Wednesday, May 30, 2012
Antica Napa Valley
Life certainly is good! Especially today – spring has arrived in Napa Valley. It’s a sharp contrast to the seasons of recent memory where it seemed that we’d go from winter jackets to summer’s blasting air conditioning overnight. Today, we’re basking in the transition period clad in shorts and sandals.
At the end of the long and twisty Soda Canyon Road we came to Antica Winery’s driveway. As if we’ve emerged from hibernation we’re a bit lost in the ample sunshine and breathtaking views as our hostess Kim Peters greets us outside. Kim guides us to the edge of the bluff to peer out over the estate vineyards. From our perch vineyards, mountains, trees and a lake unfold below us. The Antinori family is famed for their twenty-six generations of winegrowing in Tuscany, and Antica is their American venture. Inspiration from the home estate shows everywhere. Vines are trellised out along the slopes of this valley and the driveway is lined with olive trees.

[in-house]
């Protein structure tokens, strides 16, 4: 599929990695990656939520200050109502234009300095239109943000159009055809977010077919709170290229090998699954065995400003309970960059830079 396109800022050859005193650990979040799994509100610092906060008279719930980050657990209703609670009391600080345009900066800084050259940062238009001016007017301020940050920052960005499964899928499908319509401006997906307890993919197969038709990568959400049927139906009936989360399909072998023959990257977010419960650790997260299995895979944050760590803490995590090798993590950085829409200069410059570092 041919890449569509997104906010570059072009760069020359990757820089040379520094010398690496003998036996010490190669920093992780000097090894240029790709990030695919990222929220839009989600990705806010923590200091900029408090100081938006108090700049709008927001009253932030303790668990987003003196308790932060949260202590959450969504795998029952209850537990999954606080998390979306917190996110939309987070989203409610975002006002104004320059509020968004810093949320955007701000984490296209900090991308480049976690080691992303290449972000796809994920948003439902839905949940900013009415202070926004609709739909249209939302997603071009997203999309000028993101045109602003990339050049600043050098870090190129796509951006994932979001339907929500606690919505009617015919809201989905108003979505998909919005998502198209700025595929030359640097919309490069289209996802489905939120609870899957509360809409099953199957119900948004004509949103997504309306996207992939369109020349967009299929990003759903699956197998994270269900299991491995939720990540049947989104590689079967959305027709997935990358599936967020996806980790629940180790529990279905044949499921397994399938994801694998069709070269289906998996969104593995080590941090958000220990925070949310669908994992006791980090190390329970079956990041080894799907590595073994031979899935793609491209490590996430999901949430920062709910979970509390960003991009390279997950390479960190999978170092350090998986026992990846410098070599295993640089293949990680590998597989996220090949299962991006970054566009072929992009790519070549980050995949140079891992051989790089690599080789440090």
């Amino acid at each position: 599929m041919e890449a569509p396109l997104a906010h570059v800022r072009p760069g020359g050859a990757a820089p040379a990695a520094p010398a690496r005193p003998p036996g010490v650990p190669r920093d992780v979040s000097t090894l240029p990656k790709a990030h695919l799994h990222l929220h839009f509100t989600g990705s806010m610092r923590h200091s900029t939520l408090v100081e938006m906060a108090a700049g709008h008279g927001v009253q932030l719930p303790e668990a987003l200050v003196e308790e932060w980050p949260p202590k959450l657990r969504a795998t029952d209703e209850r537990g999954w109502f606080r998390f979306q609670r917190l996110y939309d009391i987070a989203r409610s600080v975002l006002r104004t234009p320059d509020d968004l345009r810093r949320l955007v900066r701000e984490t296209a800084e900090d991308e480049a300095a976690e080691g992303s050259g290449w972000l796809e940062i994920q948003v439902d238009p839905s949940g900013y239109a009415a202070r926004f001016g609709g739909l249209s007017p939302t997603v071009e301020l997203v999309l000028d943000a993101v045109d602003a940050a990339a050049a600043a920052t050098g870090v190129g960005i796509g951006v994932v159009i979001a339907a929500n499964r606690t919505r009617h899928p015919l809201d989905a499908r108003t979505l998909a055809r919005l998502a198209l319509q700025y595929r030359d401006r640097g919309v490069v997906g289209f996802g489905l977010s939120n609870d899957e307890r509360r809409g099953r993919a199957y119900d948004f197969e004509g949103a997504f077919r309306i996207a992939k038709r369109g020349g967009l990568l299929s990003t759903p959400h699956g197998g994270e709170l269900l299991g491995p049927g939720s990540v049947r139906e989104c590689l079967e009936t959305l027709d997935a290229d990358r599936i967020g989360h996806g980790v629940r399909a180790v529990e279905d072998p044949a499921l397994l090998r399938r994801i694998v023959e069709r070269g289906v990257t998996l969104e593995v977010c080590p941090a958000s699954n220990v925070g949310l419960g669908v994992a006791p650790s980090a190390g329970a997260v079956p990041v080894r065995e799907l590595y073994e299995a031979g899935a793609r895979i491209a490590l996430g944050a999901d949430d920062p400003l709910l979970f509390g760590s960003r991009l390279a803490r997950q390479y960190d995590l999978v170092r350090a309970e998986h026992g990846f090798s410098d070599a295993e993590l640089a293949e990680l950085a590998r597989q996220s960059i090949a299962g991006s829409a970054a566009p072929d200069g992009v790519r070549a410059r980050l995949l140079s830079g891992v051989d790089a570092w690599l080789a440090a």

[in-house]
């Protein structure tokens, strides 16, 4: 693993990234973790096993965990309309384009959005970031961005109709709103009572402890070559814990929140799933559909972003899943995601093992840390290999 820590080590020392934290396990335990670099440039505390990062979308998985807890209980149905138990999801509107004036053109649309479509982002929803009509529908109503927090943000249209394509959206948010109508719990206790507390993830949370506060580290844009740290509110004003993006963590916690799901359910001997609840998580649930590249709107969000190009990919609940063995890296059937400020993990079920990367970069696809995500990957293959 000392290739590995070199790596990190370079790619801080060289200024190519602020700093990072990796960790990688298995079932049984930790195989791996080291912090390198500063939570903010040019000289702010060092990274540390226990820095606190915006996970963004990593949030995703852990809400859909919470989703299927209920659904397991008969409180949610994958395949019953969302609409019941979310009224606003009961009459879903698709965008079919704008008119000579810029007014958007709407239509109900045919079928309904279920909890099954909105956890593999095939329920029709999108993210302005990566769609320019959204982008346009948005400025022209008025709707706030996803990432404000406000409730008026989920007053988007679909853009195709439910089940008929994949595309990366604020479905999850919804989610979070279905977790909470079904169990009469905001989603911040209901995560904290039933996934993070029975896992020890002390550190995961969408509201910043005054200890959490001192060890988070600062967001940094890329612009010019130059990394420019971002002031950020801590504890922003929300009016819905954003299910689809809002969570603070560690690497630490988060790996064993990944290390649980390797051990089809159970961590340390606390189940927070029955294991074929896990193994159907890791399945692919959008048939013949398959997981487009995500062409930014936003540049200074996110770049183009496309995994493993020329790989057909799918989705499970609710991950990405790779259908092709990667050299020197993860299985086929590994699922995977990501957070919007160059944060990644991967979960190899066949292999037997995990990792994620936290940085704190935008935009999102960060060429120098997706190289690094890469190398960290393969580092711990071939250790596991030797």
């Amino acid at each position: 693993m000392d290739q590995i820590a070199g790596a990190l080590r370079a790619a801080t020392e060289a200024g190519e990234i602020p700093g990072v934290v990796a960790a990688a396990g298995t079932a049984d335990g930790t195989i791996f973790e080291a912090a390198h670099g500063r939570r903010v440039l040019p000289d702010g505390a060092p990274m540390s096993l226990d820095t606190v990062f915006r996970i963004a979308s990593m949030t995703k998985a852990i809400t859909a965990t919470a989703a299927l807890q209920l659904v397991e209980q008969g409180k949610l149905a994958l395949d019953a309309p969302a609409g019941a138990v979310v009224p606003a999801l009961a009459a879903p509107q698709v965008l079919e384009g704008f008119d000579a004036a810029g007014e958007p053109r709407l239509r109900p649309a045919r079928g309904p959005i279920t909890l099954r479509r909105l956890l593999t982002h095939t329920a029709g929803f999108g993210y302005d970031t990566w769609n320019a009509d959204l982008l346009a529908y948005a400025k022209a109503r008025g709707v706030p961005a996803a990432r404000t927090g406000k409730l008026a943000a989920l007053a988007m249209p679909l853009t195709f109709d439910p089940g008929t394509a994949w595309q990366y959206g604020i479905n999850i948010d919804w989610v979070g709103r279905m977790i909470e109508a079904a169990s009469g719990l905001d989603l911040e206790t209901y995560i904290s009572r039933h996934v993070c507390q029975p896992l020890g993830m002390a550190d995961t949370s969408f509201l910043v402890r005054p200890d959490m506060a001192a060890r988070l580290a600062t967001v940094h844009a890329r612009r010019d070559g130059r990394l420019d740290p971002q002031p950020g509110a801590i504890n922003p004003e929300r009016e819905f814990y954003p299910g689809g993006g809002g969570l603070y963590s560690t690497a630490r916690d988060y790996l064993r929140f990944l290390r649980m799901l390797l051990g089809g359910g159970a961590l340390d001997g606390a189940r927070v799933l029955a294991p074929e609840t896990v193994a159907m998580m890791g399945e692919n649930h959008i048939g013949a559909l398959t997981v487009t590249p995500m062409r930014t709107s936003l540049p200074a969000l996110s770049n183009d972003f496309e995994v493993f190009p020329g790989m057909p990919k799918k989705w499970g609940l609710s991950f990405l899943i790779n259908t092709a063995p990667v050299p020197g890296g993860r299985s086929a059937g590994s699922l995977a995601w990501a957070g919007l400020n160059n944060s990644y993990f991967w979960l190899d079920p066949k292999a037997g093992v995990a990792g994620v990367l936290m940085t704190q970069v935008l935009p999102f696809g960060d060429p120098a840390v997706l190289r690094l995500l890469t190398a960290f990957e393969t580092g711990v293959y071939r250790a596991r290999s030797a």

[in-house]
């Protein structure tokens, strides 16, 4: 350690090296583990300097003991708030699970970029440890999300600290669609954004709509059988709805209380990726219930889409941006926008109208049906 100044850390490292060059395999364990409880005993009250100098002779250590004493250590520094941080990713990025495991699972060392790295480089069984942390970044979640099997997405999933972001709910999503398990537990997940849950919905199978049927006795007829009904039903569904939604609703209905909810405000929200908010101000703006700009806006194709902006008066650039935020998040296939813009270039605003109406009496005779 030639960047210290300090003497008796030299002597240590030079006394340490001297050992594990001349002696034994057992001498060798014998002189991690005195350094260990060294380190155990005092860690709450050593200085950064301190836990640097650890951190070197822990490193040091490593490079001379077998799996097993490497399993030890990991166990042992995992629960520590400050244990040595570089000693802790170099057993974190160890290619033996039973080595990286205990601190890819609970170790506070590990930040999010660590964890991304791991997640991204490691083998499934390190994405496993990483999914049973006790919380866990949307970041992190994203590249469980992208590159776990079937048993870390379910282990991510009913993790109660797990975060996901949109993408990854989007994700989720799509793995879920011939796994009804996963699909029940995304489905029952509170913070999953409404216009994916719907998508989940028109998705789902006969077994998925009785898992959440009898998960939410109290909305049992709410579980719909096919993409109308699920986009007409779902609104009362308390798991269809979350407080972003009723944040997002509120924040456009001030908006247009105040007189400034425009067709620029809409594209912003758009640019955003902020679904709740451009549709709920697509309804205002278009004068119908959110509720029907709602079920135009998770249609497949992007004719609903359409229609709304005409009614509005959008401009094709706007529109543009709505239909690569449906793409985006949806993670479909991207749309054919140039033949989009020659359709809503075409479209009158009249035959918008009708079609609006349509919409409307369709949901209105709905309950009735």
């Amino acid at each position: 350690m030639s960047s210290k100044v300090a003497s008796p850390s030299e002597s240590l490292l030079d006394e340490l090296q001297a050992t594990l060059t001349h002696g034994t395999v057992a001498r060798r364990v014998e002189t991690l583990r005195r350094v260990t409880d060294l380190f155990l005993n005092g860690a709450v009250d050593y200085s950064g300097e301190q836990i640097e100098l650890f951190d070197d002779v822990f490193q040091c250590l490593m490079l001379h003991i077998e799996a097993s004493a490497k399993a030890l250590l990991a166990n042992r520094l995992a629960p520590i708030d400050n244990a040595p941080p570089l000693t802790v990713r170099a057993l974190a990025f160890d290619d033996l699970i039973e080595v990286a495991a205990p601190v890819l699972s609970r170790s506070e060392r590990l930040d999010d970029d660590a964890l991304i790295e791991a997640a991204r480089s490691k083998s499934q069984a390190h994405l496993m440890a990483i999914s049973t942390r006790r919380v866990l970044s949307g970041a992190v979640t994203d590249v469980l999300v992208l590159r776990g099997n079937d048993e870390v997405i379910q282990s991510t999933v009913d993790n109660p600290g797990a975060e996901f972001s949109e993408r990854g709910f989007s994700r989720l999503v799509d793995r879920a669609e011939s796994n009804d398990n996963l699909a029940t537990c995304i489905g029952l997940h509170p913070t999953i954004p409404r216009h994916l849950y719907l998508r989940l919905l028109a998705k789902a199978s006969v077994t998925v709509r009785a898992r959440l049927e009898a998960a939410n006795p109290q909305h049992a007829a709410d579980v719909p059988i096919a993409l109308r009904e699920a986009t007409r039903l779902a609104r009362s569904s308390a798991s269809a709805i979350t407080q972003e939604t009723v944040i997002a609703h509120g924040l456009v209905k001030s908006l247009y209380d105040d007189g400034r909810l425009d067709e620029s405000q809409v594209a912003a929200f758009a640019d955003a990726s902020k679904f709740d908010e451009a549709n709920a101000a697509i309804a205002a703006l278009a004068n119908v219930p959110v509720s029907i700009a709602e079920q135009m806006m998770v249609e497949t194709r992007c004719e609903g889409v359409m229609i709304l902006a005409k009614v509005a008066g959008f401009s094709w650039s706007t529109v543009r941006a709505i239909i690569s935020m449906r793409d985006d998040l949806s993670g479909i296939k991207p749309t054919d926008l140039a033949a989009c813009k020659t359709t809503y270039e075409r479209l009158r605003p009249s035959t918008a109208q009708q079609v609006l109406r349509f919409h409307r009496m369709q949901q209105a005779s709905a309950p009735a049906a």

From there we tour the caves. Hand-built in the 1980’s the walls are covered in a dark fuzz which Kim tells us keeps the humidity at the perfect level – and we’ve noticed it dampens the sound too, making the expansive caves feel intimate.
2010 Chardonnay – it’s lovely and crisp and just perfect on this bright spring day. We then launch into a winery exclusive offering of Sangiovese and their estate Cabernet – both have clean and classic lines, full of fruit, but showing classy restraint. The wines are lovely on their own, but what wine isn’t elevated by a small bite artfully paired? Kim serves us salted Marcona almonds, cured olives and an aged Parmigiano Reggiano and sliced salami. The rich foods play well with Antica’s offerings. Just as we’re all feeling as good as we can imagine, Kim offers us a sage caramel chocolate truffle and tells us that the sage grows here on property.
We find it almost unbearable to leave this heavenly place, but with our purchased cases of booty packed into our vehicles we venture down the winding road, our heads (and hearts) still perched on Atlas Peak.